Even if you’re the world’s best B2B or lead gen marketer, you probably only close a small percentage of your incoming leads. Another somewhat larger percentage of leads, you discard for giving bad information or not meeting your target customer profile. So what about the 50 to 80 percent of leads that meet your target customer criteria but don’t purchase immediately?

You probably already know that the answer is to place them into a nurture program. Nurturing your leads is vital for a number of reasons:

  • It keeps your brand top of mind while your lead compares you to competitors
  • It offers a drip of information, increasing the chances that you’ll provide something of value to the lead
  • It helps you cull your leads so that your sales team spends its time on the leads most likely to close
  • It allows you to remain engaged with all participants in the sales process
  • It presents you as an alternative to leads who ultimately go with a competitor

A simple nurture campaign could involve just a small amount of remarketing and emails, but savvy marketers know there is much more they can do to engage their leads.

lead nurturing campaigns

Bucketing Leads from Different Channels

As we’ve written previously, different channels are designed to drive different results. Which means that high-funnel display and social channels are often going to drive leads with general interest but who are not yet ready for a sales demo or a price quote. This can create tension if the sales team feels like marketing is sending poor quality leads, and at scale it can even result in SDRs spending too little time contacting lower-funnel leads because they’re inundated with leads from prospecting campaigns.

This scenario also commonly results in a poor customer experience. Your prospects may be less likely to work with you if they download one white paper and then receive five emails and three phone calls begging them to complete an hour-long demo.

So instead of treating all of your leads the same, place your leads from a prospecting campaign into a separate “bucket” for nurturing in the following ways:

  • Show remarketing ads to these leads, calling out some of the most positive business impacts they can expect from buying your product
  • Send emails containing content that complements, or builds upon, what the prospect has already viewed
  • Also send emails with company and industry news; you can establish yourself as a trusted brand by demonstrating that you’re making key hires, raising funding, etc.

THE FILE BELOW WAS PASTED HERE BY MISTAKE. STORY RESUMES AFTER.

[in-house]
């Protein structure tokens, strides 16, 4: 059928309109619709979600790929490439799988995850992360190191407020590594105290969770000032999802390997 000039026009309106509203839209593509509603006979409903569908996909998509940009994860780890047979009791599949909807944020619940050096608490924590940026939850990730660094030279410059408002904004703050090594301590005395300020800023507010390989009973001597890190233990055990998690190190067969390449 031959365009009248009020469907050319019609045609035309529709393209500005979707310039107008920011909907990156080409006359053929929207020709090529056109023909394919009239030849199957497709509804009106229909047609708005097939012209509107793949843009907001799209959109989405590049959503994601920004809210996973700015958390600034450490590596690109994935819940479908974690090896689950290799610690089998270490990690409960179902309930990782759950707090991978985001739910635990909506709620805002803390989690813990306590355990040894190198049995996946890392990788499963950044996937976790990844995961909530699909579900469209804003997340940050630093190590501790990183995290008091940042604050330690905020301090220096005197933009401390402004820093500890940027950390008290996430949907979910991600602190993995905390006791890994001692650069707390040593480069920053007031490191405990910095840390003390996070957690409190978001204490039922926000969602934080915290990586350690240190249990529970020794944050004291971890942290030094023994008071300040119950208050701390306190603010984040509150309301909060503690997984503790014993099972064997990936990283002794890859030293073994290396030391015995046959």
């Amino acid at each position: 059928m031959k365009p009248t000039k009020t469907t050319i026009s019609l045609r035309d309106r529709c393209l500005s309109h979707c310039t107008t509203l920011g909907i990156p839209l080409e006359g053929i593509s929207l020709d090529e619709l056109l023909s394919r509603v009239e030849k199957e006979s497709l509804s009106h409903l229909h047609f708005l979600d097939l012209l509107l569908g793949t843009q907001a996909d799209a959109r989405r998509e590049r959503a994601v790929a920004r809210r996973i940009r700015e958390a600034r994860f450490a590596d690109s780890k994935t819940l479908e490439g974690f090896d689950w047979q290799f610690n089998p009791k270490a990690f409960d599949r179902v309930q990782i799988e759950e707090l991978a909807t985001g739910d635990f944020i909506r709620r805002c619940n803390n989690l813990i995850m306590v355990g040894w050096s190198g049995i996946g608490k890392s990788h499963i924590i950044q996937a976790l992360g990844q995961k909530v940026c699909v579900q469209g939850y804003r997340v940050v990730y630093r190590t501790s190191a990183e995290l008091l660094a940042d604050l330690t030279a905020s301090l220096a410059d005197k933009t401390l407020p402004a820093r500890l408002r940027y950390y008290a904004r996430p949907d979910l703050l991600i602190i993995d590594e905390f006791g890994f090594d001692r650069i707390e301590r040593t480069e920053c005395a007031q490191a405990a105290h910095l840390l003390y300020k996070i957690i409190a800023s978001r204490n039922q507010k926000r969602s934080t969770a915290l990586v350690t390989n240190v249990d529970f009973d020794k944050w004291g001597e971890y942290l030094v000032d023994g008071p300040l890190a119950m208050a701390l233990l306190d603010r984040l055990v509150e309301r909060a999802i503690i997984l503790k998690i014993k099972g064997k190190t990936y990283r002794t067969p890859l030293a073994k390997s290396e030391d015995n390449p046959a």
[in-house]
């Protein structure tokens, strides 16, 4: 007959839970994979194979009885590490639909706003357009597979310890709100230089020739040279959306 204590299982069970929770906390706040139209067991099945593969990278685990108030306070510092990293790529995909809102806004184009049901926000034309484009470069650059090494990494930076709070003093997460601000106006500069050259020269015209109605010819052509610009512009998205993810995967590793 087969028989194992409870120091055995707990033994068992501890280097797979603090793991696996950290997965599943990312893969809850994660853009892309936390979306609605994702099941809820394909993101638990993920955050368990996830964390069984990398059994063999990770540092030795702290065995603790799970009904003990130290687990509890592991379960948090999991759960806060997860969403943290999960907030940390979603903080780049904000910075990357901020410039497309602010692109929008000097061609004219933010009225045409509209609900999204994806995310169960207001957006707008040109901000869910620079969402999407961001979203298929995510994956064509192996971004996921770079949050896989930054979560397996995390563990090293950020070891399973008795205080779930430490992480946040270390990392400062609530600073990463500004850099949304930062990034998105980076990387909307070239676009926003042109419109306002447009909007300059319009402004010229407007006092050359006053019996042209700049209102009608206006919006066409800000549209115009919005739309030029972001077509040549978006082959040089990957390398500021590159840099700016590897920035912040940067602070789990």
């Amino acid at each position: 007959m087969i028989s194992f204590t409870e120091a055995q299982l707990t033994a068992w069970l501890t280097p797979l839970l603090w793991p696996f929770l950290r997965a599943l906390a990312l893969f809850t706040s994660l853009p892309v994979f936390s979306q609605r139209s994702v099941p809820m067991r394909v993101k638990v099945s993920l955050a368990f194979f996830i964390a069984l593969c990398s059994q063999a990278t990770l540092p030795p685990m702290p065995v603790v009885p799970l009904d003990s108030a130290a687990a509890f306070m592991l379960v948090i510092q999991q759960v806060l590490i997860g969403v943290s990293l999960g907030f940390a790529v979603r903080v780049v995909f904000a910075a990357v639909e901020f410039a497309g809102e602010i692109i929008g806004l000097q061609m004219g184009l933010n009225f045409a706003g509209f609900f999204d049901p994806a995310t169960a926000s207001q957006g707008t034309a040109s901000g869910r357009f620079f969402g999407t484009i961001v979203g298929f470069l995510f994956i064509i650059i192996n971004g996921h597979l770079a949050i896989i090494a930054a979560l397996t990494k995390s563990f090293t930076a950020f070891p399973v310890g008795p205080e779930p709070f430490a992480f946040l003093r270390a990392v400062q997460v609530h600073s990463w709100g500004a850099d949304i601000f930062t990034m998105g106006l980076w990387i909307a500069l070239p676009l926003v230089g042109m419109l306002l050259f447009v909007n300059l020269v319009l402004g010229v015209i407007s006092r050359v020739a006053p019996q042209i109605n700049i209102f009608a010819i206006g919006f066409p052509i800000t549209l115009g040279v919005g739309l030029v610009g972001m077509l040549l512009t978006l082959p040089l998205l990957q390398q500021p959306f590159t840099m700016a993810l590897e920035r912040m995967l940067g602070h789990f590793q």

• Once in a while, consider a seasonal promo or some sort of discount as an attempt to move otherwise stuck leads

The content you choose at this stage should focus on continuing to educate the prospect, who probably has little context about your company. White papers, videos, client testimonials and case studies are all good options, and you can test different assets to see which ones drive the best response. Since you, too, have little context on what your prospect is looking for, don’t be afraid to share more diverse information about what makes you unique — like new technology, key founders, social impact, etc. — in addition to the ways your product can directly help the prospect.

Hold off on any sales contact with these leads until they complete another targeted on-site event. Once a lead has engaged with your website for the second time, have your sales team begin to reach out.

Low Funnel, Non-Responsive Leads

Leads coming in from high-quality channels like direct website visits, SEM searches, or remarketing campaigns typically have much more intent to purchase a software than leads coming from higher-funnel channels. When these leads complete an on-site action but then are non-responsive to sales outreach, you should make a serious effort to get them back. In addition to your sales outreach, try the following:

  • Heavy emails (1 to 2 per week with fresh content)
  • Retargeting about your product’s direct benefits (money saved, time saved) across as many channels as possible
  • If possible, consider a time-sensitive promo
    • For example, when I was recently searching for a new apartment, I reached out to about 10 different buildings. I was on the fence after narrowing it down to three, when one of them sent me an email offering a free month of rent if I signed a lease by the end of the month. It wasn’t the only factor, but it helped tip the scales to that building.

Messaging and offers for this audience should be much more directly focused on the benefits your product will provide. Case studies, independent reports (Gartner, Forrester, etc.), and stats on product effectiveness will go a long way toward making prospects feel that it’s worth doing that sales demo after all.

Long-Term Nurturing

Let’s say you’re implementing the two programs above and seeing success, as a certain percentage of leads resurface to join the sales process. Still, you have some leads that after several months are still not interested. While you shouldn’t give up on them, you should consider the following scaled-back initiatives:

  • Regular email updates to include the following:
    • Biweekly or monthly update on new assets, top blog posts, etc.
    • Company news around funding, acquisitions, key hires, etc
    • Occasional alerts about seasonal promos if applicable
  • Occasional sales outreach to old leads to check back in

Remember that making a product purchase decision, especially for a company, can often take months or years. Don’t give up on a lead just because they’re not ready to hear your entire pitch today. Implement a nurture campaign and use persistence to bring these leads back into the fold — we’re also happy to help.